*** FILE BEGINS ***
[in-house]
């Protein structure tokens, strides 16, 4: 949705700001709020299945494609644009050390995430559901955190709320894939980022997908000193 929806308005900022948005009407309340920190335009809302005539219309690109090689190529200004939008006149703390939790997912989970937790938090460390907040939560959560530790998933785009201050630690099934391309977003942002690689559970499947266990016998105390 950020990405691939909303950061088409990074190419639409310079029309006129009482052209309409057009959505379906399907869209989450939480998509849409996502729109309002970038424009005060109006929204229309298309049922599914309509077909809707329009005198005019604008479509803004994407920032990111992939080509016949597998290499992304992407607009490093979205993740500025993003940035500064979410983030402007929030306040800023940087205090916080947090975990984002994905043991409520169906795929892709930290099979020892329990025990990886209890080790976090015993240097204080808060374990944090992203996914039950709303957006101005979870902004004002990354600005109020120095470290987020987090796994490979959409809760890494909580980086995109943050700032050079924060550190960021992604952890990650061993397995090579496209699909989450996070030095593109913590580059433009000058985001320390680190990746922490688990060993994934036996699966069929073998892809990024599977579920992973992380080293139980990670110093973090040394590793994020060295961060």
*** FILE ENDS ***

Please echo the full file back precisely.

[in-house]
């Protein structure tokens, strides 16, 4: 949705700001709020299945494609644009050390995430559901955190709320894939980022997908000193 929806308005900022948005009407309340920190335009809302005539219309690109090689190529200004939008006149703390939790997912989970937790938090460390907040939560959560530790998933785009201050630690099934391309977003942002690689559970499947266990016998105390 950020990405691939909303950061088409990074190419639409310079029309006129009482052209309409057009959505379906399907869209989450939480998509849409996502729109309002970038424009005060109006929204229309298309049922599914309509077909809707329009005198005019604008479509803004994407920032990111992939080509016949597998290499992304992407607009490093979205993740500025993003940035500064979410983030402007929030306040800023940087205090916080947090975990984002994905043991409520169906795929892709930290099979020892329990025990990886209890080790976090015993240097204080808060374990944090992203996914039950709303957006101005979870902004004002990354600005109020120095470290987020987090796994490979959409809760890494909580980086995109943050700032050079924060550190960021992604952890990650061993397995090579496209699909989450996070030095593109913590580059433009000058985001320390680190990746922490688990060993994934036996699966069929073998892809990024599977579920992973992380080293139980990670110093973090040394590793994020060295961060």